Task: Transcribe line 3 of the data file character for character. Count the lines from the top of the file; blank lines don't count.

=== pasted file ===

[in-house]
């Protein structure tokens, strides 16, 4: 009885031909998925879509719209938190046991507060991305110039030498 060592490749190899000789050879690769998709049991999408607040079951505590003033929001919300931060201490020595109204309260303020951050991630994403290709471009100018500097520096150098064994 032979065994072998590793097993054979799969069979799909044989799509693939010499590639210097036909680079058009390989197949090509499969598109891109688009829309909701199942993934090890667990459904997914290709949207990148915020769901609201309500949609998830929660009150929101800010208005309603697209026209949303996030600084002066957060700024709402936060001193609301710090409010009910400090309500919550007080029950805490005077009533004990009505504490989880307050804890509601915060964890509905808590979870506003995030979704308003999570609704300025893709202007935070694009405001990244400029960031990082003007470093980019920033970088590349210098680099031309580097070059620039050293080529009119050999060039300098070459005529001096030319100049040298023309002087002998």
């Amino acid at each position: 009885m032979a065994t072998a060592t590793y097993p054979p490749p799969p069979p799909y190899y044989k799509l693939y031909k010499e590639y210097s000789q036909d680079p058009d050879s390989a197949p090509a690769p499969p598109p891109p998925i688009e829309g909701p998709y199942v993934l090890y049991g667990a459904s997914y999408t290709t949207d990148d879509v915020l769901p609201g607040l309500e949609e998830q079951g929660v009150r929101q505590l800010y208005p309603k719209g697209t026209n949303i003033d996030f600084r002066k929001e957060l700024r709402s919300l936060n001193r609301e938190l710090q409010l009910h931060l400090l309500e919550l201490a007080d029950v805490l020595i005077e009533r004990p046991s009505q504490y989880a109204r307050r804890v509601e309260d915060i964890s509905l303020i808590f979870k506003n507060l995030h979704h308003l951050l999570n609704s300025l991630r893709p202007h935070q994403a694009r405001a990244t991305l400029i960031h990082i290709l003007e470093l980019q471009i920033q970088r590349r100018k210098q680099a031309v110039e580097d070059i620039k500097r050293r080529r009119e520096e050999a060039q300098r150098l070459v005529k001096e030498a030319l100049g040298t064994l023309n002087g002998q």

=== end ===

């Amino acid at each position: 009885m032979a065994t072998a060592t590793y097993p054979p490749p799969p069979p799909y190899y044989k799509l693939y031909k010499e590639y210097s000789q036909d680079p058009d050879s390989a197949p090509a690769p499969p598109p891109p998925i688009e829309g909701p998709y199942v993934l090890y049991g667990a459904s997914y999408t290709t949207d990148d879509v915020l769901p609201g607040l309500e949609e998830q079951g929660v009150r929101q505590l800010y208005p309603k719209g697209t026209n949303i003033d996030f600084r002066k929001e957060l700024r709402s919300l936060n001193r609301e938190l710090q409010l009910h931060l400090l309500e919550l201490a007080d029950v805490l020595i005077e009533r004990p046991s009505q504490y989880a109204r307050r804890v509601e309260d915060i964890s509905l303020i808590f979870k506003n507060l995030h979704h308003l951050l999570n609704s300025l991630r893709p202007h935070q994403a694009r405001a990244t991305l400029i960031h990082i290709l003007e470093l980019q471009i920033q970088r590349r100018k210098q680099a031309v110039e580097d070059i620039k500097r050293r080529r009119e520096e050999a060039q300098r150098l070459v005529k001096e030498a030319l100049g040298t064994l023309n002087g002998q």